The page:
Seen in this context, it’s easy to see why the minister of transport’s actions could make Israel’s Arabic citizens feel unwelcome. According to the New York Times op-ed, one in 5 Israeli citizens is Arabic, and Arabic is one of the country’s national languages.

The rest of the New York Times editorial gets a little nonsensical in its argument, as the writers claim that since “Israel” is spelled “Yisrael” in Hebrew, Katz’ changes “will be literally wiping Israel off the map.”

Adding a “Y” to the name of a country hardly qualifies as “wiping it off the map,” and as far as English-speaking travelers are concerned, well, when you travel to a foreign country you should make an effort to learn how city/street names are spelled in the local tongue. The real concern is that the move will likely increase Israeli Arabs’ sense of disenfranchisement in their own country. It could also have practical consequences for Israeli citizens. For example, the Jewish Daily Forward article quotes cabdriver Muhammed Dabash saying “When I need to take a passenger somewhere, I read the Arabic on the street signs.”  What will he do once the new street signs are up?

Talking Business: How to Avoid a Translation Fail

Some phrases just don’t translate-especially when you are relying on a computer to do the heavy lifting. The International Trade website has published a list of English business phrases that don’t translate well, and it illustrates this point beautifully.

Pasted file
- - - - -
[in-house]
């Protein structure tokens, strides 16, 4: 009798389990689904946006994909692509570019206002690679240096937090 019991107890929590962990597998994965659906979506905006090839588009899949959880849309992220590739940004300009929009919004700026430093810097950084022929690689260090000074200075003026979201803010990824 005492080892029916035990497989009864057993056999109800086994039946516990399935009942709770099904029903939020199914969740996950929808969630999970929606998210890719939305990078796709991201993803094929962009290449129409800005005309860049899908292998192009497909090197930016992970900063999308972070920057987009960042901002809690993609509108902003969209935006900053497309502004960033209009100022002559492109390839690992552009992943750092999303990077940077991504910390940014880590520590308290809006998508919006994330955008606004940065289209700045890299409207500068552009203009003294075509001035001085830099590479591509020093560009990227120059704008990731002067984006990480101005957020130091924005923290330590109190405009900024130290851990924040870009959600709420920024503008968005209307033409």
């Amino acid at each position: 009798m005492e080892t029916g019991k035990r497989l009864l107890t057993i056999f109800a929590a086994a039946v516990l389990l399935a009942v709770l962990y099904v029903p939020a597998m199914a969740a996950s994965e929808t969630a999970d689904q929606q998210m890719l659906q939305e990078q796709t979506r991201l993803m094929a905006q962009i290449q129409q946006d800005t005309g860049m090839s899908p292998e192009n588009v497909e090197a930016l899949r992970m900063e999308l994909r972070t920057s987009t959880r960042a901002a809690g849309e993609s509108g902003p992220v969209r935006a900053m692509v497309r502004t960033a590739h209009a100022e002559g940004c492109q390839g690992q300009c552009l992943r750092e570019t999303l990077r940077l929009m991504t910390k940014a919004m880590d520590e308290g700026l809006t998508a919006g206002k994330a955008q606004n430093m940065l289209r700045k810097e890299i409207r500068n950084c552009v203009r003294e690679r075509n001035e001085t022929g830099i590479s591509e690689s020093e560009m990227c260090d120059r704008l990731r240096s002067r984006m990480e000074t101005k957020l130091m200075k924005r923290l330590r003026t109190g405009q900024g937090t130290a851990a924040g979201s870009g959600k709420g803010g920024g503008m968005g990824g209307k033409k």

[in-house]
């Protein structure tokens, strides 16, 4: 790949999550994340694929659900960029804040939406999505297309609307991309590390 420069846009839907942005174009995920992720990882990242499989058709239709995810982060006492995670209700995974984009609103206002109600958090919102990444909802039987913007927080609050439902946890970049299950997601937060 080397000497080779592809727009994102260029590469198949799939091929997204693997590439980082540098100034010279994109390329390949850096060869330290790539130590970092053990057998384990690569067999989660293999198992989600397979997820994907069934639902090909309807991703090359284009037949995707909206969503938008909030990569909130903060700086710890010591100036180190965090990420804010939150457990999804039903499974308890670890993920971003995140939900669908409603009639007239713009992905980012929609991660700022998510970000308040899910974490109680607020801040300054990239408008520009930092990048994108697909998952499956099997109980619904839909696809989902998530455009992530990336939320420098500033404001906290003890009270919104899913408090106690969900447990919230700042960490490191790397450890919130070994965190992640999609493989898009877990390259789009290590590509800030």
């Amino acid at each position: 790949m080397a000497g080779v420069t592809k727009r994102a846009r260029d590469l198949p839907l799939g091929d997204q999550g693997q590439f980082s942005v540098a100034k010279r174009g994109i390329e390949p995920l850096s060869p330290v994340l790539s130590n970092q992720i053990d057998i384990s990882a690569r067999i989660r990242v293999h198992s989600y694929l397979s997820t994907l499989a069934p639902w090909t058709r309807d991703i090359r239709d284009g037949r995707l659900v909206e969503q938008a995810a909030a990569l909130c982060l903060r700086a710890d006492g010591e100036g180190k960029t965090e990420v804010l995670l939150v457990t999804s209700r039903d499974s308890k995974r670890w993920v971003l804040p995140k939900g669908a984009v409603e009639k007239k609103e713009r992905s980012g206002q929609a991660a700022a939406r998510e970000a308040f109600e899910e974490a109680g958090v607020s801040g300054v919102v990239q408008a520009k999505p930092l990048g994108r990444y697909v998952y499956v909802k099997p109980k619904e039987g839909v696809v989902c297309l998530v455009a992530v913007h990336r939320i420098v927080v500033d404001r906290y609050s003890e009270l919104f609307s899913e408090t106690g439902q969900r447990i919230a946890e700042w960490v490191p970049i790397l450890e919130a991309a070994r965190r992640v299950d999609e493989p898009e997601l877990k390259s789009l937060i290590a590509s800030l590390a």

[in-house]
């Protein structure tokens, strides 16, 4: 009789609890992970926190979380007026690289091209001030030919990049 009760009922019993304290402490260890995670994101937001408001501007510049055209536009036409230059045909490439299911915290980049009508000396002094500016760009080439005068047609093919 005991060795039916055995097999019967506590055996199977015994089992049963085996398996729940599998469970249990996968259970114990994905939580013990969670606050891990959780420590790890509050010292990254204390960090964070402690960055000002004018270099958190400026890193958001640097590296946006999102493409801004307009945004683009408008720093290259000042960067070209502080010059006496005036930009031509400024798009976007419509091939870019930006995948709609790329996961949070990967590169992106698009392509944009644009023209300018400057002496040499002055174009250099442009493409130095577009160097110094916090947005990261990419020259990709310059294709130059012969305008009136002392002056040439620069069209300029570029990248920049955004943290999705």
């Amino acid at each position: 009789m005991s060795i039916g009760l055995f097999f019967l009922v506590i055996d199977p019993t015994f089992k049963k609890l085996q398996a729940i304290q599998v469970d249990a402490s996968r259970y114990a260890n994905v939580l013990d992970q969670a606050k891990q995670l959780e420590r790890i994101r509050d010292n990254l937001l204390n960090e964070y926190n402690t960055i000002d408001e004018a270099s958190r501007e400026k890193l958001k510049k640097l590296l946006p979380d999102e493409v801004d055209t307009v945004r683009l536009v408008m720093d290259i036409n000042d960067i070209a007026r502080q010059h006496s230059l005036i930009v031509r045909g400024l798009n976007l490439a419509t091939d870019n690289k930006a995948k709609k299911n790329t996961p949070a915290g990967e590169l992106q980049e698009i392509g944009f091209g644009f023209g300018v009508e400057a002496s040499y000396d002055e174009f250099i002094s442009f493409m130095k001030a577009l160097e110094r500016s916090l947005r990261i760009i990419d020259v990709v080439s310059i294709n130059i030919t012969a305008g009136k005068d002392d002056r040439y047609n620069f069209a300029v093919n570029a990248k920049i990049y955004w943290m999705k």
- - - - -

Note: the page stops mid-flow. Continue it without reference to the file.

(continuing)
Take, for example, the common English expression “give me a ballpark figure.” Translated into Russian literally, as a computer would do it, you get “Give to me the diagram of the baseball stadium.” Unless you’re in the baseball stadium construction business, that simply won’t do. In Spanish, “We’ll hit the ground running” turns into a phrase that brings to mind an action movie: “We will strike the earth operation.” The best of the bunch is probably the literal Chinese translation of the phrase “We need to get our ducks in a row.” Once translated, it becomes “We need to obtain our duck continuously.” What?!?!

So, how do you avoid sounding like an idiot when you deal with foreign clients? The best course of action is to avoid machine translation if at all possible-it simply isn’t reliable enough yet. If you do need to use machine translation for a business project, write in simple language, avoiding metaphors, figurative language, jargon and colloquial expressions.

Richard Brooks, General Manager of UK based translation firm K International, has the following advice for UK businesses:

“Idioms are common place in workplaces across Britain and its fine (within reason) to use them in your local marketing activities. The tricky part comes in when you need to translate that message for use in another region.

Computers (at the moment) simply cannot understand the real meaning behind these idioms. For copy, that when translated is intended to convert potentially interested parties into sales revenue then a real human being must be used in the translation process.

For the best results recreating your message for use in another country a service such as transcreation should be used which includes incountry testing and cultural focus groups.